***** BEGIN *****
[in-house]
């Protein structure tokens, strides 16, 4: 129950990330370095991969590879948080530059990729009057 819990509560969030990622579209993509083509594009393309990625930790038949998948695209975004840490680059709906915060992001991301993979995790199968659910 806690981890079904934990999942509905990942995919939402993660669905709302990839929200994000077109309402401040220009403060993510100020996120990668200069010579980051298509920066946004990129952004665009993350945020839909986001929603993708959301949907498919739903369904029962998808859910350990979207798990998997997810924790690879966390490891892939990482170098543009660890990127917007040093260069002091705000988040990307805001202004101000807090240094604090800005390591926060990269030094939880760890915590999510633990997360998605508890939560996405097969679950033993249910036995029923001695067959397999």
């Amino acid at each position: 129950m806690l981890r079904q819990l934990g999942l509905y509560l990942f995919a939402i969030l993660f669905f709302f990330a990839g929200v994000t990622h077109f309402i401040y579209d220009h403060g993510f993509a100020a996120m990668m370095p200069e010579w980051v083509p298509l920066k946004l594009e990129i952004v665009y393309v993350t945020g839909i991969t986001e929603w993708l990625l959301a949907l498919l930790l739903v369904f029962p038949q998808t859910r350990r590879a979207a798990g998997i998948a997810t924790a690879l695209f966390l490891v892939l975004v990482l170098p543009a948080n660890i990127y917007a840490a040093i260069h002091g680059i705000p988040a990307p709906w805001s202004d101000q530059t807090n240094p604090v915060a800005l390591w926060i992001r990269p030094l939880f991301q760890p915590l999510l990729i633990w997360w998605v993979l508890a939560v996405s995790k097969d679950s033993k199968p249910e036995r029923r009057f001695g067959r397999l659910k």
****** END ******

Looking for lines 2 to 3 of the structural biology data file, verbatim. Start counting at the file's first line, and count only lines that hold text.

């Protein structure tokens, strides 16, 4: 129950990330370095991969590879948080530059990729009057 819990509560969030990622579209993509083509594009393309990625930790038949998948695209975004840490680059709906915060992001991301993979995790199968659910 806690981890079904934990999942509905990942995919939402993660669905709302990839929200994000077109309402401040220009403060993510100020996120990668200069010579980051298509920066946004990129952004665009993350945020839909986001929603993708959301949907498919739903369904029962998808859910350990979207798990998997997810924790690879966390490891892939990482170098543009660890990127917007040093260069002091705000988040990307805001202004101000807090240094604090800005390591926060990269030094939880760890915590999510633990997360998605508890939560996405097969679950033993249910036995029923001695067959397999």
């Amino acid at each position: 129950m806690l981890r079904q819990l934990g999942l509905y509560l990942f995919a939402i969030l993660f669905f709302f990330a990839g929200v994000t990622h077109f309402i401040y579209d220009h403060g993510f993509a100020a996120m990668m370095p200069e010579w980051v083509p298509l920066k946004l594009e990129i952004v665009y393309v993350t945020g839909i991969t986001e929603w993708l990625l959301a949907l498919l930790l739903v369904f029962p038949q998808t859910r350990r590879a979207a798990g998997i998948a997810t924790a690879l695209f966390l490891v892939l975004v990482l170098p543009a948080n660890i990127y917007a840490a040093i260069h002091g680059i705000p988040a990307p709906w805001s202004d101000q530059t807090n240094p604090v915060a800005l390591w926060i992001r990269p030094l939880f991301q760890p915590l999510l990729i633990w997360w998605v993979l508890a939560v996405s995790k097969d679950s033993k199968p249910e036995r029923r009057f001695g067959r397999l659910k």